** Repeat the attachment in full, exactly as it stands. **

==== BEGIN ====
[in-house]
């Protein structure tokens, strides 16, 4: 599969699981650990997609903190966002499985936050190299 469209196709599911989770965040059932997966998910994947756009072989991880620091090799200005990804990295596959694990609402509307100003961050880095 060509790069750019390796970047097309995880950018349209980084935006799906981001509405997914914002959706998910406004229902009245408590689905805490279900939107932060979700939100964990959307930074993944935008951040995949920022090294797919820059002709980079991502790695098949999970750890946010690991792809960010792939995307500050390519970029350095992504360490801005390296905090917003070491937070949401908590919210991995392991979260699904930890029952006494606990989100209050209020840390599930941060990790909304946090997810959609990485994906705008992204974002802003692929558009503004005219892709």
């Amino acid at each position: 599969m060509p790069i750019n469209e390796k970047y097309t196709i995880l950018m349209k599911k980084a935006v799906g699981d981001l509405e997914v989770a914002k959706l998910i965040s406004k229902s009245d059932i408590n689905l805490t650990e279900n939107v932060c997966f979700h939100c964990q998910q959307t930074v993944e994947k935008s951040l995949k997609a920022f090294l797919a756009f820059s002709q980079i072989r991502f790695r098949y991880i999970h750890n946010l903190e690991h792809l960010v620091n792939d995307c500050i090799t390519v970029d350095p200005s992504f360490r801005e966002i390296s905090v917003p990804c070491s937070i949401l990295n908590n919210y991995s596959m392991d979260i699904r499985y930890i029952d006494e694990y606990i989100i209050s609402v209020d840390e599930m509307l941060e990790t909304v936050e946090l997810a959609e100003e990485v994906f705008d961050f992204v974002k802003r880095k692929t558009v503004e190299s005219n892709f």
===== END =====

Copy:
[in-house]
């Protein structure tokens, strides 16, 4: 599969699981650990997609903190966002499985936050190299 469209196709599911989770965040059932997966998910994947756009072989991880620091090799200005990804990295596959694990609402509307100003961050880095 060509790069750019390796970047097309995880950018349209980084935006799906981001509405997914914002959706998910406004229902009245408590689905805490279900939107932060979700939100964990959307930074993944935008951040995949920022090294797919820059002709980079991502790695098949999970750890946010690991792809960010792939995307500050390519970029350095992504360490801005390296905090917003070491937070949401908590919210991995392991979260699904930890029952006494606990989100209050209020840390599930941060990790909304946090997810959609990485994906705008992204974002802003692929558009503004005219892709």
């Amino acid at each position: 599969m060509p790069i750019n469209e390796k970047y097309t196709i995880l950018m349209k599911k980084a935006v799906g699981d981001l509405e997914v989770a914002k959706l998910i965040s406004k229902s009245d059932i408590n689905l805490t650990e279900n939107v932060c997966f979700h939100c964990q998910q959307t930074v993944e994947k935008s951040l995949k997609a920022f090294l797919a756009f820059s002709q980079i072989r991502f790695r098949y991880i999970h750890n946010l903190e690991h792809l960010v620091n792939d995307c500050i090799t390519v970029d350095p200005s992504f360490r801005e966002i390296s905090v917003p990804c070491s937070i949401l990295n908590n919210y991995s596959m392991d979260i699904r499985y930890i029952d006494e694990y606990i989100i209050s609402v209020d840390e599930m509307l941060e990790t909304v936050e946090l997810a959609e100003e990485v994906f705008d961050f992204v974002k802003r880095k692929t558009v503004e190299s005219n892709f």